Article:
United States District Court, D. Maryland
L. Hollander United States District Judge.
Vaziri, the self-represented plaintiff, filed an employment
discrimination action against her former employer,
“Levindale Hospital/Life Bridge Health.” ECF 1
(Complaint). Plaintiff alleges discrimination on the
basis of her national origin (Iran); religion (Muslim); age
(58 years); and disability (diabetes and her daughter's
“generalized anxiety disorder”). Id. In
particular, plaintiff claims that she was denied training,
denied a preferable shift at Levindale, and ultimately
terminated as a result of discrimination and in retaliation
for filing a discrimination complaint. Id.
was filed on June 6, 2017, pursuant to Title VII of the Civil
Rights Act of 1964 (“Title VII”), as amended, 42
U.S.C. §§ 2000e-2000e-17; the Age Discrimination in
Employment Act of 1967 (“ADEA”), as amended, 29
U.S.C. §§ 621-634; and the Americans with
Disabilities Act of 1990 (“ADA”), as amended, 42
U.S.C. §§ 12112-12117. ECF 1 at 5. Defendants moved
to dismiss most of plaintiff's claims, pursuant to
Fed.R.Civ.P. 12(b)(1) and 12(b)(6). ECF 5. By Memorandum (ECF
18) and Order of March 8, 2018 (ECF 19), I dismissed
LifeBridge as a defendant and dismissed plaintiff's
claims for religious discrimination, national origin
discrimination, age discrimination, and disability
discrimination, all without prejudice. However, I denied
defendants' motion as to plaintiff's retaliation
claim. I also granted plaintiff leave to file an Amended
filed an Amended Complaint against Levindale and LifeBridge
(ECF 20 at 1-8), with numerous exhibits (ECF 20 at 9-26; ECF
20-1). The Amended Complaint largely
duplicates the claims that were asserted in the initial
Complaint. See ECF 20 at 1-8.
pursuant to Fed.R.Civ.P. 12(b)(1), 12(b)(6), and 56,
defendants filed a “Motion to Dismiss, or,
Alternatively, Motion for Summary Judgment” (ECF 24),
supported by a memorandum of law (ECF 24-1) (collectively,
the “Motion”) and several exhibits. ECF 24-3 -ECF
24-10. They contend that the Court lacks subject matter
jurisdiction in regard to Vaziri's religion and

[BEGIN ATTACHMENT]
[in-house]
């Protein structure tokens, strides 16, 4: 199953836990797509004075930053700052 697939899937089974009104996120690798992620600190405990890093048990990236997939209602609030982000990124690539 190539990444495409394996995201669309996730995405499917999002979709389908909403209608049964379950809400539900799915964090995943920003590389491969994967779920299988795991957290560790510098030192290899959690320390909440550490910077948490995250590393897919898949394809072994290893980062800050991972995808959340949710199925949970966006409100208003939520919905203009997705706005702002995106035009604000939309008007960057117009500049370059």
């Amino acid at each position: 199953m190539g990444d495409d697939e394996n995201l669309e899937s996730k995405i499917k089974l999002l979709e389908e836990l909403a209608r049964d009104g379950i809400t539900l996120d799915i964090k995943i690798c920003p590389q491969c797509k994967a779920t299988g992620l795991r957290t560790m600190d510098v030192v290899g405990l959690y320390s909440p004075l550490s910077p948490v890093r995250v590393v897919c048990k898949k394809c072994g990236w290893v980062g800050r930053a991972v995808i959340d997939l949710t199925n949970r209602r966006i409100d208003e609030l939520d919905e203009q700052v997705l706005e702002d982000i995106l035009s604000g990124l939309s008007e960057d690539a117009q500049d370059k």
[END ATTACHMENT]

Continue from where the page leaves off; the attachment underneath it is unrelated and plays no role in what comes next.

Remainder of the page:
disability discrimination claims. ECF 24-1 at 19-20. And,
they maintain that the Amended Complaint fails to state
claims for discrimination based on national origin and age.
Id. at 21-24. Defendants also assert that
plaintiff's retaliation claim fails as a matter of law.
Id. at 25-28.
opposes the Motion (ECF 28, the “Opposition”),
supported by twenty-four exhibits. ECF 28-2 - ECF 28-25. In
her Opposition, she “remove[d]” her claims of
discrimination with respect to “disability, national
origin and religion.” See ECF 28 at 1. But,
she seeks to pursue her claims based on retaliation and age
discrimination. Id. Defendants have filed a reply
(ECF 36), with numerous exhibits. ECF 36-2 - ECF 36-19.
has also moved for leave to file a surreply. ECF 37
(“Motion for Surreply”). Defendants did not
respond, and the time to do so has passed. See Local
hearing is necessary to resolve the motions. See
Local Rule 105.6. For the reasons that follow, the Motion for
Surreply (ECF 37) shall be denied, and the Motion (ECF 24)
shall be granted in part and denied in part.
asserts that she is now 58 years old, and has “almost
39 years of experience as a registered Nurse”, in areas
such as “Medical surgical, Intensive Care Unit,
Emergency Room, IV Therapy, Hemodialysis, Pediatric,
Inservice Educator, College Instructor, manager and Nursing
Supervisor.” ECF 1 at 4, 5. On March 21, 2011, she
began her employment with LifeBridge, as a Nursing Supervisor
at the Levindale Hospital (“Levindale”) location.
ECF 20, ¶ 1. According to Vaziri, during her
tenure at Levindale she “was employed and paid by
[L]ifeBridge [H]ealth . . . .” Id; see
also id. at 8. She asserts: “Every aspect of
[Levindale] was controlled by [LifeBridge].”
Id. at 7-8.
the course of Vaziri's employment, “on numerous
occasions [she] reported wrongdoing of some of the